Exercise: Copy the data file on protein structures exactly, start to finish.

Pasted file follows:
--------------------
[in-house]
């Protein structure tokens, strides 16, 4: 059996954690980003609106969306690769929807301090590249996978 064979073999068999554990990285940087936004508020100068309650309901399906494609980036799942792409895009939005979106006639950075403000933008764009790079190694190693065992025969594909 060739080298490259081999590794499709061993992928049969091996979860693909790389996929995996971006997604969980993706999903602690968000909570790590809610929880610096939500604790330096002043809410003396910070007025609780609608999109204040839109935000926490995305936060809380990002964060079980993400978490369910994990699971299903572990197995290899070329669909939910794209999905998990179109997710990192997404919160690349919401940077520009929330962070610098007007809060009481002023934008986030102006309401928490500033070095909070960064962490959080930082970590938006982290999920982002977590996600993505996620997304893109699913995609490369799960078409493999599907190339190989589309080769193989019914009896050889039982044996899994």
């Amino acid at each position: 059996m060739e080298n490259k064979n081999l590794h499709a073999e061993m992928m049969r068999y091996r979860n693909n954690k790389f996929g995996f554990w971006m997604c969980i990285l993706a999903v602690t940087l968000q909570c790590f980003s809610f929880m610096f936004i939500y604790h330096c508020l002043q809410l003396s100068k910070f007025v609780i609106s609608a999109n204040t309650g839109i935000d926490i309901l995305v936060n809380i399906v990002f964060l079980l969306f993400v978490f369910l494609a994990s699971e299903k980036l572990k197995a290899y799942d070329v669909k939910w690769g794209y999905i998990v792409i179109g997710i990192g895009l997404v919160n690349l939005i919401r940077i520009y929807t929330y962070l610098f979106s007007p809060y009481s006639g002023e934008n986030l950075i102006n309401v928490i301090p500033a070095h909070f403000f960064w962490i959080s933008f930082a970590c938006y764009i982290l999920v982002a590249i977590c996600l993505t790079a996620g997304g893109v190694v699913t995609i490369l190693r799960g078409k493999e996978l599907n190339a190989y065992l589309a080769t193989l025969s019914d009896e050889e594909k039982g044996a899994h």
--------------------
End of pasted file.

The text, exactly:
[in-house]
């Protein structure tokens, strides 16, 4: 059996954690980003609106969306690769929807301090590249996978 064979073999068999554990990285940087936004508020100068309650309901399906494609980036799942792409895009939005979106006639950075403000933008764009790079190694190693065992025969594909 060739080298490259081999590794499709061993992928049969091996979860693909790389996929995996971006997604969980993706999903602690968000909570790590809610929880610096939500604790330096002043809410003396910070007025609780609608999109204040839109935000926490995305936060809380990002964060079980993400978490369910994990699971299903572990197995290899070329669909939910794209999905998990179109997710990192997404919160690349919401940077520009929330962070610098007007809060009481002023934008986030102006309401928490500033070095909070960064962490959080930082970590938006982290999920982002977590996600993505996620997304893109699913995609490369799960078409493999599907190339190989589309080769193989019914009896050889039982044996899994």
């Amino acid at each position: 059996m060739e080298n490259k064979n081999l590794h499709a073999e061993m992928m049969r068999y091996r979860n693909n954690k790389f996929g995996f554990w971006m997604c969980i990285l993706a999903v602690t940087l968000q909570c790590f980003s809610f929880m610096f936004i939500y604790h330096c508020l002043q809410l003396s100068k910070f007025v609780i609106s609608a999109n204040t309650g839109i935000d926490i309901l995305v936060n809380i399906v990002f964060l079980l969306f993400v978490f369910l494609a994990s699971e299903k980036l572990k197995a290899y799942d070329v669909k939910w690769g794209y999905i998990v792409i179109g997710i990192g895009l997404v919160n690349l939005i919401r940077i520009y929807t929330y962070l610098f979106s007007p809060y009481s006639g002023e934008n986030l950075i102006n309401v928490i301090p500033a070095h909070f403000f960064w962490i959080s933008f930082a970590c938006y764009i982290l999920v982002a590249i977590c996600l993505t790079a996620g997304g893109v190694v699913t995609i490369l190693r799960g078409k493999e996978l599907n190339a190989y065992l589309a080769t193989l025969s019914d009896e050889e594909k039982g044996a899994h």